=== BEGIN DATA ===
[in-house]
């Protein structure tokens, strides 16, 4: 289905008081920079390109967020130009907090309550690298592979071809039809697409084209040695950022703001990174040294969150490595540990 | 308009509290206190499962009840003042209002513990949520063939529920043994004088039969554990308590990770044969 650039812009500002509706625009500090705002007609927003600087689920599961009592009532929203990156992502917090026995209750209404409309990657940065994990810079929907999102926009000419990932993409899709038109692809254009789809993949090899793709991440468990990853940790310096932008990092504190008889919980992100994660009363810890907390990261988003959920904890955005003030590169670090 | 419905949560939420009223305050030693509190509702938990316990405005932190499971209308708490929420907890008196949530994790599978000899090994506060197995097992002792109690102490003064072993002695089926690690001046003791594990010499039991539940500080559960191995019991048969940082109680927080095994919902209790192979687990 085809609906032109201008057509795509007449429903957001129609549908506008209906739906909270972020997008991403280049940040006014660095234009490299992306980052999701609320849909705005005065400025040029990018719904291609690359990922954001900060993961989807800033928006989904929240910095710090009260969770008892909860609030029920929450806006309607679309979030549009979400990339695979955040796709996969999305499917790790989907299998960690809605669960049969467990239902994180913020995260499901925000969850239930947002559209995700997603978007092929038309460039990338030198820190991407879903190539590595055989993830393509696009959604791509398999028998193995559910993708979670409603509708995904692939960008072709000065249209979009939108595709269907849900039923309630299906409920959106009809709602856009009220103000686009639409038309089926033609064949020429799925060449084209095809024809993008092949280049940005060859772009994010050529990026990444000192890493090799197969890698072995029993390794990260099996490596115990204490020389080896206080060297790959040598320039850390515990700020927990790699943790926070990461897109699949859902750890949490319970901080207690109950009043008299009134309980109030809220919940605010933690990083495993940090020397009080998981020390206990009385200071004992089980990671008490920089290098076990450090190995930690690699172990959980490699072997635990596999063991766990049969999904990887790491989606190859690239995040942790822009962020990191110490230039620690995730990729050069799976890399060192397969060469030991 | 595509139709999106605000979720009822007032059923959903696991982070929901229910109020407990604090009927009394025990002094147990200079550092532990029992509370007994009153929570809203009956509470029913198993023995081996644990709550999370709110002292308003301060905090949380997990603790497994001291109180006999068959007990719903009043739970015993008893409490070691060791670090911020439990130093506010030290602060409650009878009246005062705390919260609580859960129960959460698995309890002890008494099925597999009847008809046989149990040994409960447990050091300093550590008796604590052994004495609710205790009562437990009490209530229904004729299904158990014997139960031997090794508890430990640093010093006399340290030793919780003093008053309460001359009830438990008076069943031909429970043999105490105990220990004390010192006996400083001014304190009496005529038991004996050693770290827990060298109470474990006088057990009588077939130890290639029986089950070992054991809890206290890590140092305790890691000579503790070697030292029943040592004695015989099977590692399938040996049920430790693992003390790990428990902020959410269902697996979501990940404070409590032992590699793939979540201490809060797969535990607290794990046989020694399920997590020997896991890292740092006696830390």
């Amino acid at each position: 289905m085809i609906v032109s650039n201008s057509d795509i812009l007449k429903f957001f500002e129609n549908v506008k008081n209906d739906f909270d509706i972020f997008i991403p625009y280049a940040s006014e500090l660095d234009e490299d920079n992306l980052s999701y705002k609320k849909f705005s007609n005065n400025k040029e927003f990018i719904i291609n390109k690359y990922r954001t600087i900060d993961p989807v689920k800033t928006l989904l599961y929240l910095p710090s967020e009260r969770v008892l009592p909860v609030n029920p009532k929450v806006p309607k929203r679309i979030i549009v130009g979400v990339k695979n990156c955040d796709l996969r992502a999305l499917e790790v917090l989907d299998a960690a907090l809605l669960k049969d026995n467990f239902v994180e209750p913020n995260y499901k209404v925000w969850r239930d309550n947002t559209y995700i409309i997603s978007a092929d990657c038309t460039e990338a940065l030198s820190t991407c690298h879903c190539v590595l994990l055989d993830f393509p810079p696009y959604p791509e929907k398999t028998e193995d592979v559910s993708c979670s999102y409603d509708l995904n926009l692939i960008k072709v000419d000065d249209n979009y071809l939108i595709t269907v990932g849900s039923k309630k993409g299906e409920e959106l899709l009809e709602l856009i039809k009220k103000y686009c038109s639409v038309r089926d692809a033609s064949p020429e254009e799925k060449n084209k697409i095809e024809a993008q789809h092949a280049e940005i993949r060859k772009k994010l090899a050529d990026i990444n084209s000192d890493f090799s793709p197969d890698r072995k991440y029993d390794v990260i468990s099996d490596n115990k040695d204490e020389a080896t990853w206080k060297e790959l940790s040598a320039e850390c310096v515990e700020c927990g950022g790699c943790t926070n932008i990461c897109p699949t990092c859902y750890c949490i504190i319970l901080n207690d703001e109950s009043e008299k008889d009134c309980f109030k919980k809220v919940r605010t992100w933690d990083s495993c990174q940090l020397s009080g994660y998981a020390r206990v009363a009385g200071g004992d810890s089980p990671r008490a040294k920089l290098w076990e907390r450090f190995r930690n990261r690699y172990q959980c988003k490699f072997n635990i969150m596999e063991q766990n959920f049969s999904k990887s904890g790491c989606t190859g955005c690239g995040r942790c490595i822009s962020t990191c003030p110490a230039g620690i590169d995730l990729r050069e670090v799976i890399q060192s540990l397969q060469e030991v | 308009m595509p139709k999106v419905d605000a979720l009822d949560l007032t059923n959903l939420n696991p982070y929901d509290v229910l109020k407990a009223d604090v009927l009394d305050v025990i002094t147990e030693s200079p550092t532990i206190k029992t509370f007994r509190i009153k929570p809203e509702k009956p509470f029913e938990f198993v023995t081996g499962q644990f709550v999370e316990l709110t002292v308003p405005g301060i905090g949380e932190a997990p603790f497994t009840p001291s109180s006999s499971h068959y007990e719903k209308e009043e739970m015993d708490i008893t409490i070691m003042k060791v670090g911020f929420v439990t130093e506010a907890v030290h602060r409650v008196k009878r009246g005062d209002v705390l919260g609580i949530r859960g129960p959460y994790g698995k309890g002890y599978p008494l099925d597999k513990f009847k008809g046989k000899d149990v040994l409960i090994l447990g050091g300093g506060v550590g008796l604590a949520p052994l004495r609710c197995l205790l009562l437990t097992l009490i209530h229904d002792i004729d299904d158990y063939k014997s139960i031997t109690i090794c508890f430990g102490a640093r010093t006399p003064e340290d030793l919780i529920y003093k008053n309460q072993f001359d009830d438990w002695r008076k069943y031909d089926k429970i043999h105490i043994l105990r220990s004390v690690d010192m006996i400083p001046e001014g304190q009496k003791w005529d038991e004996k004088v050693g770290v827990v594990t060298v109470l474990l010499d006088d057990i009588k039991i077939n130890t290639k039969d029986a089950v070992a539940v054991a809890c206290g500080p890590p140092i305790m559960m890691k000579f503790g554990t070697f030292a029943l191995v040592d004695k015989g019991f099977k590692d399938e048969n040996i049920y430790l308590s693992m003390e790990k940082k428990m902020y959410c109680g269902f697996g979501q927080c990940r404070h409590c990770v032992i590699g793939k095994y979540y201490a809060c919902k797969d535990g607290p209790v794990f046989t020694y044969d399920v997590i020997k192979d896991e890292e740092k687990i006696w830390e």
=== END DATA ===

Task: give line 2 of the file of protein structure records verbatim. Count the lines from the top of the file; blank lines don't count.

């Protein structure tokens, strides 16, 4: 289905008081920079390109967020130009907090309550690298592979071809039809697409084209040695950022703001990174040294969150490595540990 | 308009509290206190499962009840003042209002513990949520063939529920043994004088039969554990308590990770044969 650039812009500002509706625009500090705002007609927003600087689920599961009592009532929203990156992502917090026995209750209404409309990657940065994990810079929907999102926009000419990932993409899709038109692809254009789809993949090899793709991440468990990853940790310096932008990092504190008889919980992100994660009363810890907390990261988003959920904890955005003030590169670090 | 419905949560939420009223305050030693509190509702938990316990405005932190499971209308708490929420907890008196949530994790599978000899090994506060197995097992002792109690102490003064072993002695089926690690001046003791594990010499039991539940500080559960191995019991048969940082109680927080095994919902209790192979687990 085809609906032109201008057509795509007449429903957001129609549908506008209906739906909270972020997008991403280049940040006014660095234009490299992306980052999701609320849909705005005065400025040029990018719904291609690359990922954001900060993961989807800033928006989904929240910095710090009260969770008892909860609030029920929450806006309607679309979030549009979400990339695979955040796709996969999305499917790790989907299998960690809605669960049969467990239902994180913020995260499901925000969850239930947002559209995700997603978007092929038309460039990338030198820190991407879903190539590595055989993830393509696009959604791509398999028998193995559910993708979670409603509708995904692939960008072709000065249209979009939108595709269907849900039923309630299906409920959106009809709602856009009220103000686009639409038309089926033609064949020429799925060449084209095809024809993008092949280049940005060859772009994010050529990026990444000192890493090799197969890698072995029993390794990260099996490596115990204490020389080896206080060297790959040598320039850390515990700020927990790699943790926070990461897109699949859902750890949490319970901080207690109950009043008299009134309980109030809220919940605010933690990083495993940090020397009080998981020390206990009385200071004992089980990671008490920089290098076990450090190995930690690699172990959980490699072997635990596999063991766990049969999904990887790491989606190859690239995040942790822009962020990191110490230039620690995730990729050069799976890399060192397969060469030991 | 595509139709999106605000979720009822007032059923959903696991982070929901229910109020407990604090009927009394025990002094147990200079550092532990029992509370007994009153929570809203009956509470029913198993023995081996644990709550999370709110002292308003301060905090949380997990603790497994001291109180006999068959007990719903009043739970015993008893409490070691060791670090911020439990130093506010030290602060409650009878009246005062705390919260609580859960129960959460698995309890002890008494099925597999009847008809046989149990040994409960447990050091300093550590008796604590052994004495609710205790009562437990009490209530229904004729299904158990014997139960031997090794508890430990640093010093006399340290030793919780003093008053309460001359009830438990008076069943031909429970043999105490105990220990004390010192006996400083001014304190009496005529038991004996050693770290827990060298109470474990006088057990009588077939130890290639029986089950070992054991809890206290890590140092305790890691000579503790070697030292029943040592004695015989099977590692399938040996049920430790693992003390790990428990902020959410269902697996979501990940404070409590032992590699793939979540201490809060797969535990607290794990046989020694399920997590020997896991890292740092006696830390």